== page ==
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The Aston Martin brand carries weight beyond just the cars. The James Bond franchise has set the marque aside as the one of the top-shelf luxury brands for those with taste and discernment. Even when we find a paintless hull of a 1968 Aston Martin DBS barn find, that legacy carries through. Although it may not look like much in the shape it’s in, there is still a sense of class. However, this particular find gives custom car builders a unique opportunity.

1968 Aston Martin DBS parked at a car show
1968 Aston Martin DBS | Wikimedia Commons

Aston Martin DBS project discovered

This enticing project car was discovered in a barn in the U.K. in a rough shape. It is only a shell with a few various body panels. There is no engine, transmission, interior, wiring, or any other bits you might want if you were going to drive it. To many, this might feel like a shame to have such a lovely and rare car missing so many parts, and I get that. The owner certainly gets that, given that the car would command a fair bit more money if it were complete. However, if you look at it through the right lens, its condition is an opportunity. 

According to Silodrome, if it had all the right bits, you’d expect to see the same 4.0-liter version of the earlier DOHC Tadek Marek-designed straight-six that powered the previous models you might have heard of, the DB4, DB5, and DB6. While this engine is plenty cool, the remains of the ’68 Aston Martin DBS we see here came months too early and missed the iconic Tadek Marek-designed Aston Martin V8, debuting in 1969.

The inline-six was no slouch at 289 hp. However, it really couldn’t compete with the 320-hp 5.4-liter that would soon replace it in the DBS.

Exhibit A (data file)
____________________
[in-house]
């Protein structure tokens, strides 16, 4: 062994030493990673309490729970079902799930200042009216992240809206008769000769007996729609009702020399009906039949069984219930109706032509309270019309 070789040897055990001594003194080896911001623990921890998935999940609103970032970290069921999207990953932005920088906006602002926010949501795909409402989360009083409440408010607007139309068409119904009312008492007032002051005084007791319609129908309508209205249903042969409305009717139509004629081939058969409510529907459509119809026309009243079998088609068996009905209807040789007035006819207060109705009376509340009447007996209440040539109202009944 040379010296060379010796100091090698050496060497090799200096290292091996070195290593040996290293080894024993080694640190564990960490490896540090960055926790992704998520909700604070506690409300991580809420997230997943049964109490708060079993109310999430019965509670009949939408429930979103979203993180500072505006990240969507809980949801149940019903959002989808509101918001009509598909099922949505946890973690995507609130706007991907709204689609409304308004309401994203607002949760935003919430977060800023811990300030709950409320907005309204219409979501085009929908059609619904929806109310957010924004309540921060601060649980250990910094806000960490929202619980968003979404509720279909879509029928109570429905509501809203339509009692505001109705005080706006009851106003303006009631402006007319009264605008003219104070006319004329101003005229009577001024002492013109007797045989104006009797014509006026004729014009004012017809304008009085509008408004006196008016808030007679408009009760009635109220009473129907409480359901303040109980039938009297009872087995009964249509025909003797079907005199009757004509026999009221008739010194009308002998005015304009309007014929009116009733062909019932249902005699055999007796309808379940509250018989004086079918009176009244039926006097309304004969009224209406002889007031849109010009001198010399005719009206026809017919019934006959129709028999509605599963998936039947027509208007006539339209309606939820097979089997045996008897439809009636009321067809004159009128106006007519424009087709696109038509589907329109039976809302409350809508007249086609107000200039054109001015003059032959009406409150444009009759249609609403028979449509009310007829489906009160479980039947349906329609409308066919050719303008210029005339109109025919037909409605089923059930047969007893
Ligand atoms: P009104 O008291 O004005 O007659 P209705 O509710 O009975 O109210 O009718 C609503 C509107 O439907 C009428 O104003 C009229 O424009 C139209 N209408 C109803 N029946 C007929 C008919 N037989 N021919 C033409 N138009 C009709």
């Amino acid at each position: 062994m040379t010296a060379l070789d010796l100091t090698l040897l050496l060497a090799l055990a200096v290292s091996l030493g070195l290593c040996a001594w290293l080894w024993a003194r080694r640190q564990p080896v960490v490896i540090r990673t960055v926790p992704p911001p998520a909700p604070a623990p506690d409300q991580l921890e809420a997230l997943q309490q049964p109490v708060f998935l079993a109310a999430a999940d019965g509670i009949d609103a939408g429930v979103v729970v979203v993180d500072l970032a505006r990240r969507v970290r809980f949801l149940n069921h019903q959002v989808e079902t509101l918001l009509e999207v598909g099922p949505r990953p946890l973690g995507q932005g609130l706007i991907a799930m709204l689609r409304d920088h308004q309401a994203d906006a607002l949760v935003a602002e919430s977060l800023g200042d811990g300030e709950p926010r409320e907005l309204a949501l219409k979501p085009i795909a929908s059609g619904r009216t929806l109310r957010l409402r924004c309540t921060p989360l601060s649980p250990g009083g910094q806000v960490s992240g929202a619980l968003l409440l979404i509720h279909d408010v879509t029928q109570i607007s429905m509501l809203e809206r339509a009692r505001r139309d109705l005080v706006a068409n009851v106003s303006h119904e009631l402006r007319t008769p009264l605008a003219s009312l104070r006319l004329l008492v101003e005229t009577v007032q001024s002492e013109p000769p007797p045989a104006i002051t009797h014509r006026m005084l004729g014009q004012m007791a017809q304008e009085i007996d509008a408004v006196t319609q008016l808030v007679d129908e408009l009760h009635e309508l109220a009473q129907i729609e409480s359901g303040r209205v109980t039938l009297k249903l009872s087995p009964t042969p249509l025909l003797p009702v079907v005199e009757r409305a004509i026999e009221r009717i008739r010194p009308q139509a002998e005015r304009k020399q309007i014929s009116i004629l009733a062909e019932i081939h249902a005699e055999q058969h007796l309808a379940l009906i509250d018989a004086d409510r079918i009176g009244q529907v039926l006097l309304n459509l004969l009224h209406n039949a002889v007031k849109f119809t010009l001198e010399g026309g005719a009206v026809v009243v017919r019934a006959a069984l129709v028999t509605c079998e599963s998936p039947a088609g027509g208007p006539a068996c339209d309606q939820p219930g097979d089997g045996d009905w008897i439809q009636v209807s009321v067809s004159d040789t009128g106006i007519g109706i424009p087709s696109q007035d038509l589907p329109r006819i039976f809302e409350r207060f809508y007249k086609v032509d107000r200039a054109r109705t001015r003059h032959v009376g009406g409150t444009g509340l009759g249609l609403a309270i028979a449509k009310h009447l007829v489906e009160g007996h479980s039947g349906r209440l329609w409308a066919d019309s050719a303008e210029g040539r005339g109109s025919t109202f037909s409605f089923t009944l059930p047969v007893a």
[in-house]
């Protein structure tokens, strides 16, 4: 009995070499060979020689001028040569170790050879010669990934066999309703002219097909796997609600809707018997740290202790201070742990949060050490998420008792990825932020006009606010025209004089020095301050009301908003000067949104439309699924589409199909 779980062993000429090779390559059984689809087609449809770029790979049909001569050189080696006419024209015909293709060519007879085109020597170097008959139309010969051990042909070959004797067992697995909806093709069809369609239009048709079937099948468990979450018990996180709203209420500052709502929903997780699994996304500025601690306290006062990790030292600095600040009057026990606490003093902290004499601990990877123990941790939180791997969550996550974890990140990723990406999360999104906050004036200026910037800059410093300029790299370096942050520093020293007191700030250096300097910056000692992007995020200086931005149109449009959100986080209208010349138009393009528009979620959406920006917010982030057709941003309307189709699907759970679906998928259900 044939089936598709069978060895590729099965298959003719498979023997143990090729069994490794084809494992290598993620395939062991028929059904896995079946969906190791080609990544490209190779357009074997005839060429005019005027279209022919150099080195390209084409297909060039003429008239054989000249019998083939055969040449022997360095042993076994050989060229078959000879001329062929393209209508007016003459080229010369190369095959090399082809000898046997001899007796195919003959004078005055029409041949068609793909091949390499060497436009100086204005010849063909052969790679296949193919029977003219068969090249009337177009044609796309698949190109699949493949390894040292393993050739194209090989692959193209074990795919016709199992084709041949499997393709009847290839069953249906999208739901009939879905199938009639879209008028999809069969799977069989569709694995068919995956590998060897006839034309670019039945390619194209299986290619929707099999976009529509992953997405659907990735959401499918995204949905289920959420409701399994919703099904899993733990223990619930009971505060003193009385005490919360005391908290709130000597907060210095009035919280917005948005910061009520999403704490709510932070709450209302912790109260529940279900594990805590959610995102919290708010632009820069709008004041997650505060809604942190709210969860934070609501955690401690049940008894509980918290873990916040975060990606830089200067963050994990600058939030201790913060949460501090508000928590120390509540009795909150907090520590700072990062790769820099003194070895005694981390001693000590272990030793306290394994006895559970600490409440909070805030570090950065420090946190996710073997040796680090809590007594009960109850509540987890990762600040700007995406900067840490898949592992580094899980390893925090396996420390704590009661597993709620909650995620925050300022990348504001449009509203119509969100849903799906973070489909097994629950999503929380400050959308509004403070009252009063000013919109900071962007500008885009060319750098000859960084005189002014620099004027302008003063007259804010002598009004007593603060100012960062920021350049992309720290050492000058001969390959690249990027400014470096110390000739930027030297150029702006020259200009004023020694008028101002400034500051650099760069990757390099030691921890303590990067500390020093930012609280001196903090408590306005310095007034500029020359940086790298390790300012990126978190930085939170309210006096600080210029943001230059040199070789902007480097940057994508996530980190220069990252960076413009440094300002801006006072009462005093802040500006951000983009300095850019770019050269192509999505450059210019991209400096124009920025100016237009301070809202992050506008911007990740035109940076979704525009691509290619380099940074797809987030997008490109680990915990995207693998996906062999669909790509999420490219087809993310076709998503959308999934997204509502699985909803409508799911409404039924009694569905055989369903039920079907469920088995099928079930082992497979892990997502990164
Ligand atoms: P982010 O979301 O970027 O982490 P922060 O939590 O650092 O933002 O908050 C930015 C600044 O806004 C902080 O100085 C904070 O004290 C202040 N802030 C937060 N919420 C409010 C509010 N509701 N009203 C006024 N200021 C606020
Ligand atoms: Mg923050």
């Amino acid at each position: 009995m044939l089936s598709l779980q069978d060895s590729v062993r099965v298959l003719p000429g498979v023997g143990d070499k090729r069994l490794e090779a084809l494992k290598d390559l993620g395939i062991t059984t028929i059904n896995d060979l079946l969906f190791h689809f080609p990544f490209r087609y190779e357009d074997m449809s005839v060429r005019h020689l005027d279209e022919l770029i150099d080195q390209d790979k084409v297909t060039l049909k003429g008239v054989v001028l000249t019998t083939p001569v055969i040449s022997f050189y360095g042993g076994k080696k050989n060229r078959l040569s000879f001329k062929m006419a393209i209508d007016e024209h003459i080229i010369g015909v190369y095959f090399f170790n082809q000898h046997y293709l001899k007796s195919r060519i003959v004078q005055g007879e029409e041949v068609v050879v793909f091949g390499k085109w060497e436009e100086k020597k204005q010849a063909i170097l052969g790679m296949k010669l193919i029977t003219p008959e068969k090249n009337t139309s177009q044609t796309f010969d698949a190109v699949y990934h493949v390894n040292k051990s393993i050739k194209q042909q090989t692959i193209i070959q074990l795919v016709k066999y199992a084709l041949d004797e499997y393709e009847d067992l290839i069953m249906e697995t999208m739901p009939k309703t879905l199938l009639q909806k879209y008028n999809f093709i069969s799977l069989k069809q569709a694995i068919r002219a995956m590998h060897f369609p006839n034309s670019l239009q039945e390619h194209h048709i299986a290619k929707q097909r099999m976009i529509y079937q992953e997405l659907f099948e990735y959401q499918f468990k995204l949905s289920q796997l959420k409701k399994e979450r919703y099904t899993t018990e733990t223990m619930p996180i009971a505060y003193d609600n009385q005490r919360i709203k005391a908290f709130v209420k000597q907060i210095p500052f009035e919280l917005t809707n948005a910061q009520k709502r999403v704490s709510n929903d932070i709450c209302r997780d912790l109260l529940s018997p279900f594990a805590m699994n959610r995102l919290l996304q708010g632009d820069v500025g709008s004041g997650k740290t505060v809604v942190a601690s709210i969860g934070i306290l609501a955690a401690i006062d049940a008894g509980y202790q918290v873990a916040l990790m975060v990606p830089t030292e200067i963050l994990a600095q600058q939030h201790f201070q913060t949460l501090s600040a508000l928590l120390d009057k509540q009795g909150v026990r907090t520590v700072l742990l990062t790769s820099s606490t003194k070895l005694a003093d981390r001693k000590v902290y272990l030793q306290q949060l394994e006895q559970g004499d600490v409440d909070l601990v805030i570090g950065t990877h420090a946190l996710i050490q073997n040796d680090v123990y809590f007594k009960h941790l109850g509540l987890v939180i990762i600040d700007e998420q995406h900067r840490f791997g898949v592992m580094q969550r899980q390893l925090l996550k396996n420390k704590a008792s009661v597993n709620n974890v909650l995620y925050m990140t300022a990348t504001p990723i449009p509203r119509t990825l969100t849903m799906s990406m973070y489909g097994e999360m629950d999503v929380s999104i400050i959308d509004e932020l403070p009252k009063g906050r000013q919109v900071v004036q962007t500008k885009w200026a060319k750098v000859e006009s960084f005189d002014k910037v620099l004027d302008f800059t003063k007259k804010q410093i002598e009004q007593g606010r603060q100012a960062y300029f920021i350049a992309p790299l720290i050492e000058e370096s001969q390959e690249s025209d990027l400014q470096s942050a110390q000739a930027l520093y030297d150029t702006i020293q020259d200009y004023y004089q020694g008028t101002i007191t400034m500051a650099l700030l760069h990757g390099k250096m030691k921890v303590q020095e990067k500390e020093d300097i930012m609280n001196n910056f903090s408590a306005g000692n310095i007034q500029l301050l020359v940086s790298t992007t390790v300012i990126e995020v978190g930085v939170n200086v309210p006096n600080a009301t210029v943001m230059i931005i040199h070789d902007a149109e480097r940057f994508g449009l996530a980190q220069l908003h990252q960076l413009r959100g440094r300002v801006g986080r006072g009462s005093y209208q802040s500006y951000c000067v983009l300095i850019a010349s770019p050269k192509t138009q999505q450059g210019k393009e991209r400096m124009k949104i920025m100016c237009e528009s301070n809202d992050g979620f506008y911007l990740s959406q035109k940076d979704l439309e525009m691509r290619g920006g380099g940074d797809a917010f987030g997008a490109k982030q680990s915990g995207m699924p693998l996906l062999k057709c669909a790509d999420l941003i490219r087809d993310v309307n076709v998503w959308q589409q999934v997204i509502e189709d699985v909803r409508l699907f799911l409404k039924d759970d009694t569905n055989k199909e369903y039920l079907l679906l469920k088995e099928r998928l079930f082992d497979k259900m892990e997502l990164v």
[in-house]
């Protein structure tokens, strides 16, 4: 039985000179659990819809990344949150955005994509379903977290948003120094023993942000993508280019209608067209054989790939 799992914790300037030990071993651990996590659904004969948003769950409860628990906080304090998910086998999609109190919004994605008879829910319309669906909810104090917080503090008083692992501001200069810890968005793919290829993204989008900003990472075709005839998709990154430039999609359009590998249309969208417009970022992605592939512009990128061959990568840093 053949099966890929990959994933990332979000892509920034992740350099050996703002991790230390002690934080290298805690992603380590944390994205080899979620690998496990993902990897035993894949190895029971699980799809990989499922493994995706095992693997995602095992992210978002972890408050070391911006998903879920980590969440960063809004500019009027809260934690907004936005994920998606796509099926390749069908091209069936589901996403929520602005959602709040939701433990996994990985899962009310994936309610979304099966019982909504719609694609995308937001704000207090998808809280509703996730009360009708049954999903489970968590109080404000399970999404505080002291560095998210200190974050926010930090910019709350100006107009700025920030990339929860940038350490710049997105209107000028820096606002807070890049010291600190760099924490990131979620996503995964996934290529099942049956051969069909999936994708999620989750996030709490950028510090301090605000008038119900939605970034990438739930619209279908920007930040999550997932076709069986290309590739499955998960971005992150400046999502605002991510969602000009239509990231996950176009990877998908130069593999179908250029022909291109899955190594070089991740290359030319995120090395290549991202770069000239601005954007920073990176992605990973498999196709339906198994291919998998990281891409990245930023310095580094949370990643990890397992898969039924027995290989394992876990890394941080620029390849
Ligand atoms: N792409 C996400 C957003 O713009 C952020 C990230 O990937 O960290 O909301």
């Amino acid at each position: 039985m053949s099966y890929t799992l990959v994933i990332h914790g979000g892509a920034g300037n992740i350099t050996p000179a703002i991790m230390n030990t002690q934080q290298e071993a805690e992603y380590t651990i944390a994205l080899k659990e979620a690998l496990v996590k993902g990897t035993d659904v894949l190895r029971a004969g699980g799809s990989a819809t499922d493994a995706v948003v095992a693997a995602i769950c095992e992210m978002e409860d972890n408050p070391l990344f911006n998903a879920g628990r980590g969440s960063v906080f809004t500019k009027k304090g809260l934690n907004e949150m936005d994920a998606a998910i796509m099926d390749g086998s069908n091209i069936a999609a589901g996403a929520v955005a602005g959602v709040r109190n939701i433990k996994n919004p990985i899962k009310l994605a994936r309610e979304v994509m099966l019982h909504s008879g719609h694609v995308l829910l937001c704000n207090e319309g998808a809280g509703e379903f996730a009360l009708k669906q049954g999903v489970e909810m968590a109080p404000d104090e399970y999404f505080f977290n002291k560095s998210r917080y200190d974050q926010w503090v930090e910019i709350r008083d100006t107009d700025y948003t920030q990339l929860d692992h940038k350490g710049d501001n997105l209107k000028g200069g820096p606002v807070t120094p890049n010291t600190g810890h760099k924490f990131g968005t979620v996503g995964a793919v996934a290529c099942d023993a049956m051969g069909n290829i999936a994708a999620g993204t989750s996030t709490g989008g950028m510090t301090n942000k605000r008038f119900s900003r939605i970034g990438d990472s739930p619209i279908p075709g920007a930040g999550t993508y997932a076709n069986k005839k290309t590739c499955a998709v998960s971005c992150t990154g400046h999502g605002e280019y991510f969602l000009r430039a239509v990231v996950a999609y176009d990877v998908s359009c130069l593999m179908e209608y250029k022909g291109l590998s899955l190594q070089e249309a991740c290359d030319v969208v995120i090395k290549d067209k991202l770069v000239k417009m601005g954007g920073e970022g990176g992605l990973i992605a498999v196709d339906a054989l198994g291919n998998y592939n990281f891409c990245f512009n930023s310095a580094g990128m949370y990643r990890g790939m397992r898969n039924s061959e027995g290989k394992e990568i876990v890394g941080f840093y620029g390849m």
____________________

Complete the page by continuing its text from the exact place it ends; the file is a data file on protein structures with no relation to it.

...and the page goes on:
Roached project cars can be cool too

A silver 1968 Aston Martin DBS
1968 Aston Martin DBS | Wikimedia Commons

The trouble with rare vintage cars is that there is a lot of judgment and shame surrounding how they get restored. On the one hand, I get it. It would be a shame to see someone mar an original Porsche 356 unnecessarily. On the other hand, it’s a shame to limit the creativity of custom car builders. That’s why cars like this Aston are so fun. 

It’s a cool and interesting vintage car that can never be put right again, seeing as how it’s just a hull. That’s not to say that a collector working on a proper restoration wouldn’t want the body to complete an original project. Still, it’s also open to the custom builders without too much fear of fussing from the original car peeps. 

Silodrome also highlights the fact that because most of the parts are missing, this car is most likely headed for a restomod of some kind. In fact, the trend of replacing vintage car engines with electric motors is gaining momentum. This is especially true in certain European countries and even U.S. states where internal combustion engines might get highly regulated in the near future. 

Is it best to keep a vintage car original?

This is simply a case-by-case thing to consider. If a vintage car is mostly original and can be brought back to its factory spec, most people would suggest you do that. Original cars are almost always more valuable to collectors than custom cars. However, there are exceptions to that rule, of course. 

This Aston Martin DBS barn find is a perfect candidate for someone with the skills and imagination to build a DBS unlike anything we’ve ever seen. The potential of breathing new life and function into a masterful vintage design is pretty dang exciting.